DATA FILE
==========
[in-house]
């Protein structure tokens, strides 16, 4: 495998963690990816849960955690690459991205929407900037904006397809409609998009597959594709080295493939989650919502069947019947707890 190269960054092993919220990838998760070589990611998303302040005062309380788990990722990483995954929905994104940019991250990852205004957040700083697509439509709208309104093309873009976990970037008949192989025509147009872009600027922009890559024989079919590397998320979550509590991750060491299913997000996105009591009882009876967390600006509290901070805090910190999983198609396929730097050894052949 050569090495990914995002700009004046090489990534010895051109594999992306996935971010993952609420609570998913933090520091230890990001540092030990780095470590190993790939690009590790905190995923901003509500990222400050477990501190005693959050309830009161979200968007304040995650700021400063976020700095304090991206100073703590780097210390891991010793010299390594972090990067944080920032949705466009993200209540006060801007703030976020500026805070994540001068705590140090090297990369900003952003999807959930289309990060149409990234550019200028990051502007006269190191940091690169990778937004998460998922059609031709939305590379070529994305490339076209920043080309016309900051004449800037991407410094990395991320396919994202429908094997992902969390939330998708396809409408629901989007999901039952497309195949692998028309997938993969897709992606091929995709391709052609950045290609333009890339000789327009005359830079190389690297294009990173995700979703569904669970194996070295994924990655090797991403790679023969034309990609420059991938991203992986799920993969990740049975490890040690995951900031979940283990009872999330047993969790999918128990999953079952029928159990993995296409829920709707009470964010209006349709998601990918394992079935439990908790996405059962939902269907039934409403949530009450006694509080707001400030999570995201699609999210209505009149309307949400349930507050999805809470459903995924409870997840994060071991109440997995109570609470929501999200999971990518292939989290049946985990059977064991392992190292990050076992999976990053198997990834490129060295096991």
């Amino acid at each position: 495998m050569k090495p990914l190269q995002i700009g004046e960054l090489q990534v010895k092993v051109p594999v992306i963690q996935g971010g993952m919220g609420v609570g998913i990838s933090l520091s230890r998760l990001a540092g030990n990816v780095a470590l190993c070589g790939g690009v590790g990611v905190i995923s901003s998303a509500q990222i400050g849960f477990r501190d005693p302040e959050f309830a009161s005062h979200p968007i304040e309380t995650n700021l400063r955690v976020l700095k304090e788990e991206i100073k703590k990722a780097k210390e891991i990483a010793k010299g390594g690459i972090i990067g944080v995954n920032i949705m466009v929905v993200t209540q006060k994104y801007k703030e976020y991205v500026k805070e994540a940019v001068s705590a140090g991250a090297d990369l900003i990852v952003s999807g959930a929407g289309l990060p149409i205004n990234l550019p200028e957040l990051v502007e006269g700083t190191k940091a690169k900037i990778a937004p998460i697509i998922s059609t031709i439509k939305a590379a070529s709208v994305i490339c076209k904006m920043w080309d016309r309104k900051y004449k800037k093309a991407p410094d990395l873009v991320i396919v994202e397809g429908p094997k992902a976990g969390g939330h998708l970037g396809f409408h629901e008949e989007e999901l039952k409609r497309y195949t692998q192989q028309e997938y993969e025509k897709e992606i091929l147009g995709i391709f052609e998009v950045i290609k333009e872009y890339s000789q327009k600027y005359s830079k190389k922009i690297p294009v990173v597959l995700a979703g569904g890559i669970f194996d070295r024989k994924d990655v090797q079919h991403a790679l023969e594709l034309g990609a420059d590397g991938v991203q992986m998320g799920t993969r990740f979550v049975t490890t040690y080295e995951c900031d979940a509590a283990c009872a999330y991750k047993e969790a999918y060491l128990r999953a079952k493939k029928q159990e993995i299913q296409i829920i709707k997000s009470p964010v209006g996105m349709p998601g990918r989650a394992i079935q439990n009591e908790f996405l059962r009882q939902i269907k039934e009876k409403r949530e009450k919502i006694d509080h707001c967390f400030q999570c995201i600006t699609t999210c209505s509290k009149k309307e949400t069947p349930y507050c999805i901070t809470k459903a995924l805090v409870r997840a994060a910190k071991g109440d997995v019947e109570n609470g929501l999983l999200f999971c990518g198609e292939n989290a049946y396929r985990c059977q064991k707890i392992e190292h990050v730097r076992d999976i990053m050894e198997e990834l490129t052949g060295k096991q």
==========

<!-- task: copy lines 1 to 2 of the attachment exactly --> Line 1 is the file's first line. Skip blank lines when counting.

[in-house]
């Protein structure tokens, strides 16, 4: 495998963690990816849960955690690459991205929407900037904006397809409609998009597959594709080295493939989650919502069947019947707890 190269960054092993919220990838998760070589990611998303302040005062309380788990990722990483995954929905994104940019991250990852205004957040700083697509439509709208309104093309873009976990970037008949192989025509147009872009600027922009890559024989079919590397998320979550509590991750060491299913997000996105009591009882009876967390600006509290901070805090910190999983198609396929730097050894052949 050569090495990914995002700009004046090489990534010895051109594999992306996935971010993952609420609570998913933090520091230890990001540092030990780095470590190993790939690009590790905190995923901003509500990222400050477990501190005693959050309830009161979200968007304040995650700021400063976020700095304090991206100073703590780097210390891991010793010299390594972090990067944080920032949705466009993200209540006060801007703030976020500026805070994540001068705590140090090297990369900003952003999807959930289309990060149409990234550019200028990051502007006269190191940091690169990778937004998460998922059609031709939305590379070529994305490339076209920043080309016309900051004449800037991407410094990395991320396919994202429908094997992902969390939330998708396809409408629901989007999901039952497309195949692998028309997938993969897709992606091929995709391709052609950045290609333009890339000789327009005359830079190389690297294009990173995700979703569904669970194996070295994924990655090797991403790679023969034309990609420059991938991203992986799920993969990740049975490890040690995951900031979940283990009872999330047993969790999918128990999953079952029928159990993995296409829920709707009470964010209006349709998601990918394992079935439990908790996405059962939902269907039934409403949530009450006694509080707001400030999570995201699609999210209505009149309307949400349930507050999805809470459903995924409870997840994060071991109440997995109570609470929501999200999971990518292939989290049946985990059977064991392992190292990050076992999976990053198997990834490129060295096991």